In the recent ongoing scrutiny assessments for financial year 2016-17, one of the main items of verification, particularly in cases of individual taxpayers, has been that of the source of cash deposited by taxpayers in their bank accounts. The rationale for this is the fact that large cash deposits were made during the year by many taxpayers at the time of demonetization.
What is the implication if one is not able to explain such cash deposits? Tax is leviable on such deposits at 60% (plus surcharge and cess), along with interest at 12% per annum from April 2017 (which may amount to 33% till December 2019). Besides, a penalty can be levied at 200% of the amount of tax. Effectively, therefore, a taxpayer may end up paying 213% of the amount of deposit by way of taxes and penalty, besides applicable surcharge and cess. Not only that, if the amount is large, the taxpayer faces a potential prosecution as well, with a potential for rigorous imprisonment from three months to seven years, as well as a fine. A stiff punishment indeed for tax evaders.
If one has deposited cash, how does one prove the source of the cash? Some taxpayers seek to prove the source as being gifts or loans received by them from family or friends, some may claim it to be deposited out of income, out of earlier cash withdrawals or cash in hand at the beginning of the year.
In cases of gifts or loans, one has to prove three things in relation to such explanation—the identity of the payer, the capacity of the payer to pay such amount and the genuineness of the transaction. One normally obtains a confirmation from the donor or lender, confirming the gift or loan, which proves the fact of the gift or loan. The donor or lender’s address and Permanent Account Number serve as proof of his identity as well.
For proving the capacity of the donor or lender, normally a copy of the income tax return of the donor or lender is furnished to the assessing officer. It is also advisable to provide copies of bank statements of the donor or lender, with explanations for major deposits, particularly where the donor or lender has withdrawn cash from his bank account during the same period. This will demonstrate the value of the loan or gift vis-à-vis the income of the donor or lender. Obviously, a person with negligible income or assets does not have the capacity to give a large gift or loan. The amount of cash withdrawals during the period will also indicate the capacity of the donor or lender to pay such amount in cash.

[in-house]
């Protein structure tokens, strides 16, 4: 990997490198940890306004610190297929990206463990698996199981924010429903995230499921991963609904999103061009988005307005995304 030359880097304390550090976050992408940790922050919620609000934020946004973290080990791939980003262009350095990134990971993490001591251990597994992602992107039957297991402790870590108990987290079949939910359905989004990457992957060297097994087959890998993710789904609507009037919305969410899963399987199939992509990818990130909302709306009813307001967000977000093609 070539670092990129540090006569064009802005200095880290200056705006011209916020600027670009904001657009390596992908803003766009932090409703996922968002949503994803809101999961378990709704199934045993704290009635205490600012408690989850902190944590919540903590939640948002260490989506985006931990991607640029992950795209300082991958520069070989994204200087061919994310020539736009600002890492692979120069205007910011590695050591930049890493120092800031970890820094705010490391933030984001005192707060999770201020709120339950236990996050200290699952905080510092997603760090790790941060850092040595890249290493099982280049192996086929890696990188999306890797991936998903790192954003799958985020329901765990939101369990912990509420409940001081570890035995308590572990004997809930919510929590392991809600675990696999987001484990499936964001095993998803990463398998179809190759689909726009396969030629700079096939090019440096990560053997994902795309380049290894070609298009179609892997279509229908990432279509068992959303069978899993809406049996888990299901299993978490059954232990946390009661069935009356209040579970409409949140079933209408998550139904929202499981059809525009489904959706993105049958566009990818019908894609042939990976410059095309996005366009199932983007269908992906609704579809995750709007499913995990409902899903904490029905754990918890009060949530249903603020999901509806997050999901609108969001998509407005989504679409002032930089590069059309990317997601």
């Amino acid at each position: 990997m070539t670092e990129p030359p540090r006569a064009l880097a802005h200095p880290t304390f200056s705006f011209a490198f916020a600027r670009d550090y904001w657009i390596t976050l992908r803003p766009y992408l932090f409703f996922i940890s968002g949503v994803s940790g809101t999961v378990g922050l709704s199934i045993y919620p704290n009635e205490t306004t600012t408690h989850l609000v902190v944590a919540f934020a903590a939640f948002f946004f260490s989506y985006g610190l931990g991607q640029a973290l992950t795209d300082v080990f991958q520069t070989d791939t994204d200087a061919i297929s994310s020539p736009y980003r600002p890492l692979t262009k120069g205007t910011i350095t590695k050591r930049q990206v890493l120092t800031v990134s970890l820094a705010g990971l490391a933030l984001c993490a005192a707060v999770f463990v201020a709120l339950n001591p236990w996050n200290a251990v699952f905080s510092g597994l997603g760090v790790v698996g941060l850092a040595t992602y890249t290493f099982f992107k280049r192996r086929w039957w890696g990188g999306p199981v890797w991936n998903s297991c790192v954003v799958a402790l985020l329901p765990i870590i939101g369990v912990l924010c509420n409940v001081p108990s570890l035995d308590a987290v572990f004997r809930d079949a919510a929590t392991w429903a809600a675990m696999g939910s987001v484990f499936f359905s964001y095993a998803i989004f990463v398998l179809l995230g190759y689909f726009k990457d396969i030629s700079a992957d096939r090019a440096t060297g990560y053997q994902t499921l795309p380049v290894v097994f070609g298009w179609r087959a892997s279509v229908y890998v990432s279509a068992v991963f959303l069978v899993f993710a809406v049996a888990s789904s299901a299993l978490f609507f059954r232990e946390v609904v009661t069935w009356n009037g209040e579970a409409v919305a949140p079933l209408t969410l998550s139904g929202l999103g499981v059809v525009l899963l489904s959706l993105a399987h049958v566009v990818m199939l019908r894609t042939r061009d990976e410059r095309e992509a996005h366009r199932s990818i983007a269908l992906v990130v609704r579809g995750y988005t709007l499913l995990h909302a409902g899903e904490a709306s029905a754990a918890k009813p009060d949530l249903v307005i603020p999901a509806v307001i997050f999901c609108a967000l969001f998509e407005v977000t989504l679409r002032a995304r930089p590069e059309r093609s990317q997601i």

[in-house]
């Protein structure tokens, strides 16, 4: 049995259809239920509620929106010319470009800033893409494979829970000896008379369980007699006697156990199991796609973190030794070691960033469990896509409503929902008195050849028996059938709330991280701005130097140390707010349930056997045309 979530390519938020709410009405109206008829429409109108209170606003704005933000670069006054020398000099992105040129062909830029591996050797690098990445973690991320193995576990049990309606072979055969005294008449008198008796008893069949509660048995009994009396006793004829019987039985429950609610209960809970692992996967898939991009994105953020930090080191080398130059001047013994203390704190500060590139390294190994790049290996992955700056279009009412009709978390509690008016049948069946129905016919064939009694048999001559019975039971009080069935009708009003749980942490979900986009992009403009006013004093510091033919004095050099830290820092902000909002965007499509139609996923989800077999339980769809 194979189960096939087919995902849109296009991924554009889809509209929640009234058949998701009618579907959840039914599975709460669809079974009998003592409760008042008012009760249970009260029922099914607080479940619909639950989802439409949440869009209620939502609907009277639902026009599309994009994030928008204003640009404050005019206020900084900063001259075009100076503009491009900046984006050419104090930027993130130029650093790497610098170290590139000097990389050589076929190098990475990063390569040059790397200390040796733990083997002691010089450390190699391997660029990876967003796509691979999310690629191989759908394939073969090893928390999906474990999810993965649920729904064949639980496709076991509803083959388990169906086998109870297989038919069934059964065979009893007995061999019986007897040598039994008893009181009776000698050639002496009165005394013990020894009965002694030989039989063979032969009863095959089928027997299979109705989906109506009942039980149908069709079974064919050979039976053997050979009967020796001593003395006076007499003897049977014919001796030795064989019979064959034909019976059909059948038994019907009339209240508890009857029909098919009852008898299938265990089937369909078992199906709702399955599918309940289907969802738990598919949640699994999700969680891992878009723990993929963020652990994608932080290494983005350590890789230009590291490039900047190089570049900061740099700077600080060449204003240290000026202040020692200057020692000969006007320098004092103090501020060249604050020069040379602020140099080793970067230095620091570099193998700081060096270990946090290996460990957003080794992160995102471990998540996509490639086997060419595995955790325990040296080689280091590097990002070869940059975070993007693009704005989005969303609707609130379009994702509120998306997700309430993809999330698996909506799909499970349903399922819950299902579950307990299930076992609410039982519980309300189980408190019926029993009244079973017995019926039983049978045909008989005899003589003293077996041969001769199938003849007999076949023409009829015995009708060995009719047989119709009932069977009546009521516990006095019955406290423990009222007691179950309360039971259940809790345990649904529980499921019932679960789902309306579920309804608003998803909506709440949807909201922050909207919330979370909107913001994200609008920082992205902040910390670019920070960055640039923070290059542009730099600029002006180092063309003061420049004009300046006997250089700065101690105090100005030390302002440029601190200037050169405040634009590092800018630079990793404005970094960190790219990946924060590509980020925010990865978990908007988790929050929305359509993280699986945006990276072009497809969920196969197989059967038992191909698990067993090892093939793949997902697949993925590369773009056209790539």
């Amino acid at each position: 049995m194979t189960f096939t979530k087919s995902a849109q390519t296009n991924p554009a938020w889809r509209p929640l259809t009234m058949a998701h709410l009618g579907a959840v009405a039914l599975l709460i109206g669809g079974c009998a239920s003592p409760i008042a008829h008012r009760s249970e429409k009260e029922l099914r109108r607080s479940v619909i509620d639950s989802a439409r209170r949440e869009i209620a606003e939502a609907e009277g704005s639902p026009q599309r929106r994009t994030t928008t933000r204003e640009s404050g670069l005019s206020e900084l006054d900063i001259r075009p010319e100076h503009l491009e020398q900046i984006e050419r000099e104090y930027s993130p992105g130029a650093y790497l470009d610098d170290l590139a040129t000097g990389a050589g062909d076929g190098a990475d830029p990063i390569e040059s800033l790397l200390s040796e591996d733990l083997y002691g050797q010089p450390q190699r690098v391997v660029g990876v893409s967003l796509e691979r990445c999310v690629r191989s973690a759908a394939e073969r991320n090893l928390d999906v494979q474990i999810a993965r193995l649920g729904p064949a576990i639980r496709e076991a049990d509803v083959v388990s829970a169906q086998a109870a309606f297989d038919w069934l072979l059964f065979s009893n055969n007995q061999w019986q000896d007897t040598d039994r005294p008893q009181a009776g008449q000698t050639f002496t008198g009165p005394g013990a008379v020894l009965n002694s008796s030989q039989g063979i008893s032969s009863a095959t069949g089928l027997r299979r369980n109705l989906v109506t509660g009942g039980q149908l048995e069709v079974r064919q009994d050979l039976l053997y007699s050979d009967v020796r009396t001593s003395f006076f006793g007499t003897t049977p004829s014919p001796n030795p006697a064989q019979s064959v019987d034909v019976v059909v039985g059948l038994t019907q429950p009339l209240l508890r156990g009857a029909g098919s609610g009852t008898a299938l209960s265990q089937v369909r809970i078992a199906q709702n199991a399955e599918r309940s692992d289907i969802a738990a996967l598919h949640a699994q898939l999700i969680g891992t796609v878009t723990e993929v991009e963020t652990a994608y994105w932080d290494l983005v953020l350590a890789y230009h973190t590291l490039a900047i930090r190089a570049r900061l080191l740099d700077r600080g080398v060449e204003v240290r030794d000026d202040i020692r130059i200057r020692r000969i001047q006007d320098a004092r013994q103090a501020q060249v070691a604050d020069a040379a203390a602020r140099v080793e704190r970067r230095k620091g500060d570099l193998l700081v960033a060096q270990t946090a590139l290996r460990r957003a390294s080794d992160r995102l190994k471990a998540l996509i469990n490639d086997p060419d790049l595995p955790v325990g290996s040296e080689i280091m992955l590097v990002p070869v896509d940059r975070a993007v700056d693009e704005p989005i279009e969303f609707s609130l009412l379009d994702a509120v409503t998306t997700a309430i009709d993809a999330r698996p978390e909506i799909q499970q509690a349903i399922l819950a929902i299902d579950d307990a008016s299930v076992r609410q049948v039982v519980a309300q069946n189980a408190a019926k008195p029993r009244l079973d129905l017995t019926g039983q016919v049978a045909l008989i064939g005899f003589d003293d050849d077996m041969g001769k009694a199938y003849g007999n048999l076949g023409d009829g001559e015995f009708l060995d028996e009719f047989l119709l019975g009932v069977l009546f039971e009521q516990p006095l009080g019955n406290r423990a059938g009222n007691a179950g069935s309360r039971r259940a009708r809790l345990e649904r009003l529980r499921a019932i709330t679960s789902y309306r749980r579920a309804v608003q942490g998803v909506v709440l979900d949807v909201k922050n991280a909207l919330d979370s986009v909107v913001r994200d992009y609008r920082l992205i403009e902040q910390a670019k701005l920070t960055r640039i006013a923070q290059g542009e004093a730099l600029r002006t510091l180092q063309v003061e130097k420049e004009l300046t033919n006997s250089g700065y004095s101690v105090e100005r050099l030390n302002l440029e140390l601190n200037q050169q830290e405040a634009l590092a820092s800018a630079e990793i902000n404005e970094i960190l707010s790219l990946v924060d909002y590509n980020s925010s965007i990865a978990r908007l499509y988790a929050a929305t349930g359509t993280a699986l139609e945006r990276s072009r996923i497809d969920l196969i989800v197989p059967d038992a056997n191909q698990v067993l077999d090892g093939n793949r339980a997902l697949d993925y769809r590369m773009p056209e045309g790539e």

Bank statements also show the genuineness of the transaction, particularly if the donor or lender has himself not deposited cash into such accounts, but has withdrawn cash out of other explained deposits. The genuineness of the transaction can also be gauged from the confirmation, the relationship of the lender or donor to the taxpayer and the other circumstances surrounding the receipt of the loan or gift, such as the occasion or reason for receipt of the amount. Ultimately, the genuineness of the transaction has to meet the smell test—does it smell as if it were a genuine transaction, or does the explanation seem concocted?
It also needs to be kept in mind that cash loans cannot exceed ₹2 lakh (including earlier balance of loan, if any) from any lender. Under a new provision applicable from financial year 2016-17, the amount of gift received at a time from any donor in cash also cannot exceed ₹2 lakh. If one violates this provision, one may end up paying a penalty equal to the amount of such loan or gift.
Besides, in case of gifts, if the gift is from a person other than certain types of close relatives, it may be taxable as regular income. For instance, a gift from a parent, or brother or sister is not liable to tax, but a gift from a cousin exceeding ₹50,000 is taxable as income.
In case cash is deposited out of opening balance or out of withdrawals during the year, one can demonstrate that by preparing a cash book, reflecting the receipts and payments of cash, including such deposit of cash in bank accounts. Disclosure of cash in the preceding years’ tax returns (in the assets and liabilities schedule) is also a good evidence of the opening cash available with the taxpayer.
All in all, the government seems to have done a good job of plugging loopholes available to taxpayers, by which they could have explained away non-genuine cash deposits. The tax and penalties on detection of such evasion of income are also fairly steep, acting as a significant deterrent to tax evasion. Perhaps, once such assessments are completed in December, the government should come out with the figures of the tax recovered in respect of such cash deposits. That will provide citizens with evidence as to whether demonetization really served its purpose or not.